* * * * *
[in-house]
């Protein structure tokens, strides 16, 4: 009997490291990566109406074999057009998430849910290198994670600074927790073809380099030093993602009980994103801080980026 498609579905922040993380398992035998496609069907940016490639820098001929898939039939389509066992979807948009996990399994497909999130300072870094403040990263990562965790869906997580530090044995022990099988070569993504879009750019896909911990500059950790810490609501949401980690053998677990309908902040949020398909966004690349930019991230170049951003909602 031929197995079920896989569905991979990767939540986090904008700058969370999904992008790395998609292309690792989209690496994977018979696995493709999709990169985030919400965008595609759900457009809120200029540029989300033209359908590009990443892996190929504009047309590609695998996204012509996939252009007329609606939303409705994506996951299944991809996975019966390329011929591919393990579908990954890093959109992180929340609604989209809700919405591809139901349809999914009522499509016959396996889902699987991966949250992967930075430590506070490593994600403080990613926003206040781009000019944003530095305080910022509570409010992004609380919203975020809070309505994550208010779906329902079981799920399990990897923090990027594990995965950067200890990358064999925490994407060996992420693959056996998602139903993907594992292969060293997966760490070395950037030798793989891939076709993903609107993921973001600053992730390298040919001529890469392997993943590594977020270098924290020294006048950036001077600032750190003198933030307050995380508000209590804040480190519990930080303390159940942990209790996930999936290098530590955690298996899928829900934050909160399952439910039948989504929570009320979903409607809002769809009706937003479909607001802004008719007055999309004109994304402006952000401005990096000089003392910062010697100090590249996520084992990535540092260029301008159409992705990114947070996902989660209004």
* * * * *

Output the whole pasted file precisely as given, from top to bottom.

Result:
[in-house]
């Protein structure tokens, strides 16, 4: 009997490291990566109406074999057009998430849910290198994670600074927790073809380099030093993602009980994103801080980026 498609579905922040993380398992035998496609069907940016490639820098001929898939039939389509066992979807948009996990399994497909999130300072870094403040990263990562965790869906997580530090044995022990099988070569993504879009750019896909911990500059950790810490609501949401980690053998677990309908902040949020398909966004690349930019991230170049951003909602 031929197995079920896989569905991979990767939540986090904008700058969370999904992008790395998609292309690792989209690496994977018979696995493709999709990169985030919400965008595609759900457009809120200029540029989300033209359908590009990443892996190929504009047309590609695998996204012509996939252009007329609606939303409705994506996951299944991809996975019966390329011929591919393990579908990954890093959109992180929340609604989209809700919405591809139901349809999914009522499509016959396996889902699987991966949250992967930075430590506070490593994600403080990613926003206040781009000019944003530095305080910022509570409010992004609380919203975020809070309505994550208010779906329902079981799920399990990897923090990027594990995965950067200890990358064999925490994407060996992420693959056996998602139903993907594992292969060293997966760490070395950037030798793989891939076709993903609107993921973001600053992730390298040919001529890469392997993943590594977020270098924290020294006048950036001077600032750190003198933030307050995380508000209590804040480190519990930080303390159940942990209790996930999936290098530590955690298996899928829900934050909160399952439910039948989504929570009320979903409607809002769809009706937003479909607001802004008719007055999309004109994304402006952000401005990096000089003392910062010697100090590249996520084992990535540092260029301008159409992705990114947070996902989660209004």